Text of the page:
• Sleep Quality: The drop in body temperature after a bath can help improve sleep patterns

RELATED: Science Finally Explains Why Hot Baths Are Way Better Than Showers

2. Keeping things clean

Second, the habit of cleaning. Japanese people love cleaning, or rather, it’s become a habit. I think it depends on the person, but basically, I clean my house every day. Whenever possible, I extend this practice to cleaning my neighborhood and public spaces as well. (We should all clean our neighborhood, shouldn’t we?) Even the Japanese took their trash home after the World Cup match. 


I think the reason why Japanese people clean so much is because it connects to an important concept of “Shintoism” which values purity and cleanliness. From an early age, Japanese people are taught the importance of maintaining cleanliness, not merely as a routine task but as an integral part of their lifestyle. This cleaning habit keeps the environment around us clean and hygienic. I think this hygienic environment is one of the reasons why Japanese people can live a healthier lifestyle.

Scientific research supports the psychological benefits of a clean space, linking it to reduced stress and improved focus. Here are the health advantages of cleaning:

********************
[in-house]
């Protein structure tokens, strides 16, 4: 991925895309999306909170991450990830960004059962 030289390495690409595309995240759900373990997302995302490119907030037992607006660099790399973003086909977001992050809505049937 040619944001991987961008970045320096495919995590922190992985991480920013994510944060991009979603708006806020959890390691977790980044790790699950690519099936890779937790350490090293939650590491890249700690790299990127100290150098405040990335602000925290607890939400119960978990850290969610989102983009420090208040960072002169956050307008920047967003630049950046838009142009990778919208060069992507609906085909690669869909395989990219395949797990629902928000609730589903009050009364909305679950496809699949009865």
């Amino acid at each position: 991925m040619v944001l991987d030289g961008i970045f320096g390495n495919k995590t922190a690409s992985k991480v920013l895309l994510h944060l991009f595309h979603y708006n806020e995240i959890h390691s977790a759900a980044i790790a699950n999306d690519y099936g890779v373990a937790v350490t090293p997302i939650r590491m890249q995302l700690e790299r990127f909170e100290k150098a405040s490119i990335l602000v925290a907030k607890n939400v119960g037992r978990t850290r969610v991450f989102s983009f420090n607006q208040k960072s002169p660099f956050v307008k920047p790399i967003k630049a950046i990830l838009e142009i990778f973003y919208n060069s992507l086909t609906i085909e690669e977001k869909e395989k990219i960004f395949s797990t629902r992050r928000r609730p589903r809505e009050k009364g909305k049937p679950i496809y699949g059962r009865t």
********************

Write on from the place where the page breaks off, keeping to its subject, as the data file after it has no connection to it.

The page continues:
• Reduced Allergens: Regular cleaning reduces dust and allergens, aiding respiratory health
  • Lower Infection Risk: Disinfecting surfaces can prevent the spread of infectious diseases
  • Mental Clarity: A clean environment can decrease anxiety and improve mental well-being
  • Physical Activity: The act of cleaning itself is a form of light physical exercise, promoting heart health

3. Daily exercise with Radio Taiso

The habit of special daily exercise. Have you ever heard of the word, Radio Calisthenics? This is a common exercise you can see in the morning in Japan. It’s called Radio Taiso, which is a composition of many stretches and movements you do with a song.